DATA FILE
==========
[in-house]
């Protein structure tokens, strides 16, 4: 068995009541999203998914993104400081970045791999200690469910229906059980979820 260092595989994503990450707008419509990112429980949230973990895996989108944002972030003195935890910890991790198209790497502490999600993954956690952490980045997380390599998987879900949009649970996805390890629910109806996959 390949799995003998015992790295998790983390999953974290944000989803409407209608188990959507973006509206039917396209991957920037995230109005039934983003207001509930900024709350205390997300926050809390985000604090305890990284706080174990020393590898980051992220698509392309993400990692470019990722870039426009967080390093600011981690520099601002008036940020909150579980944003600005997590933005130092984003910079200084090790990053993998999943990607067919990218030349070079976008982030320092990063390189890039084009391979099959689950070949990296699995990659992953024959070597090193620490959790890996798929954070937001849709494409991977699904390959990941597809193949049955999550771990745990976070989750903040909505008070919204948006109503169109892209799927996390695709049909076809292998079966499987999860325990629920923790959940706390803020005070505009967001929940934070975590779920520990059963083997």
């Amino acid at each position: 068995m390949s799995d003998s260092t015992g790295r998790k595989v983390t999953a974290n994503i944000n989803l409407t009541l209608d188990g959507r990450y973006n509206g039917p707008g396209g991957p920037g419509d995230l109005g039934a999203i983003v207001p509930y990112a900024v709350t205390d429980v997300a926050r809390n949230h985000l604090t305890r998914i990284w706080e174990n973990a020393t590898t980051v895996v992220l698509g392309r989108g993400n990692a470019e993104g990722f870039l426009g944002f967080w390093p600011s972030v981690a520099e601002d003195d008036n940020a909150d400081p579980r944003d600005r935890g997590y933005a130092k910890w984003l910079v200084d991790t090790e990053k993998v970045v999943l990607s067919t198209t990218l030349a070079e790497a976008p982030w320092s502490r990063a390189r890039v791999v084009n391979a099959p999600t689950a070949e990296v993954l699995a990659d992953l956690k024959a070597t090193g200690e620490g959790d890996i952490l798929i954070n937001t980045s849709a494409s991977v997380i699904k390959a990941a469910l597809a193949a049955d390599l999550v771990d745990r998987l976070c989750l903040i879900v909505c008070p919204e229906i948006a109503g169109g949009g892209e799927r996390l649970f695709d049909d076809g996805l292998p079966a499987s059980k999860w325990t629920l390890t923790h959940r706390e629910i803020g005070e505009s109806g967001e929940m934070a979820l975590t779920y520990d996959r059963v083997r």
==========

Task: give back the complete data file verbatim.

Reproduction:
[in-house]
């Protein structure tokens, strides 16, 4: 068995009541999203998914993104400081970045791999200690469910229906059980979820 260092595989994503990450707008419509990112429980949230973990895996989108944002972030003195935890910890991790198209790497502490999600993954956690952490980045997380390599998987879900949009649970996805390890629910109806996959 390949799995003998015992790295998790983390999953974290944000989803409407209608188990959507973006509206039917396209991957920037995230109005039934983003207001509930900024709350205390997300926050809390985000604090305890990284706080174990020393590898980051992220698509392309993400990692470019990722870039426009967080390093600011981690520099601002008036940020909150579980944003600005997590933005130092984003910079200084090790990053993998999943990607067919990218030349070079976008982030320092990063390189890039084009391979099959689950070949990296699995990659992953024959070597090193620490959790890996798929954070937001849709494409991977699904390959990941597809193949049955999550771990745990976070989750903040909505008070919204948006109503169109892209799927996390695709049909076809292998079966499987999860325990629920923790959940706390803020005070505009967001929940934070975590779920520990059963083997």
């Amino acid at each position: 068995m390949s799995d003998s260092t015992g790295r998790k595989v983390t999953a974290n994503i944000n989803l409407t009541l209608d188990g959507r990450y973006n509206g039917p707008g396209g991957p920037g419509d995230l109005g039934a999203i983003v207001p509930y990112a900024v709350t205390d429980v997300a926050r809390n949230h985000l604090t305890r998914i990284w706080e174990n973990a020393t590898t980051v895996v992220l698509g392309r989108g993400n990692a470019e993104g990722f870039l426009g944002f967080w390093p600011s972030v981690a520099e601002d003195d008036n940020a909150d400081p579980r944003d600005r935890g997590y933005a130092k910890w984003l910079v200084d991790t090790e990053k993998v970045v999943l990607s067919t198209t990218l030349a070079e790497a976008p982030w320092s502490r990063a390189r890039v791999v084009n391979a099959p999600t689950a070949e990296v993954l699995a990659d992953l956690k024959a070597t090193g200690e620490g959790d890996i952490l798929i954070n937001t980045s849709a494409s991977v997380i699904k390959a990941a469910l597809a193949a049955d390599l999550v771990d745990r998987l976070c989750l903040i879900v909505c008070p919204e229906i948006a109503g169109g949009g892209e799927r996390l649970f695709d049909d076809g996805l292998p079966a499987s059980k999860w325990t629920l390890t923790h959940r706390e629910i803020g005070e505009s109806g967001e929940m934070a979820l975590t779920y520990d996959r059963v083997r």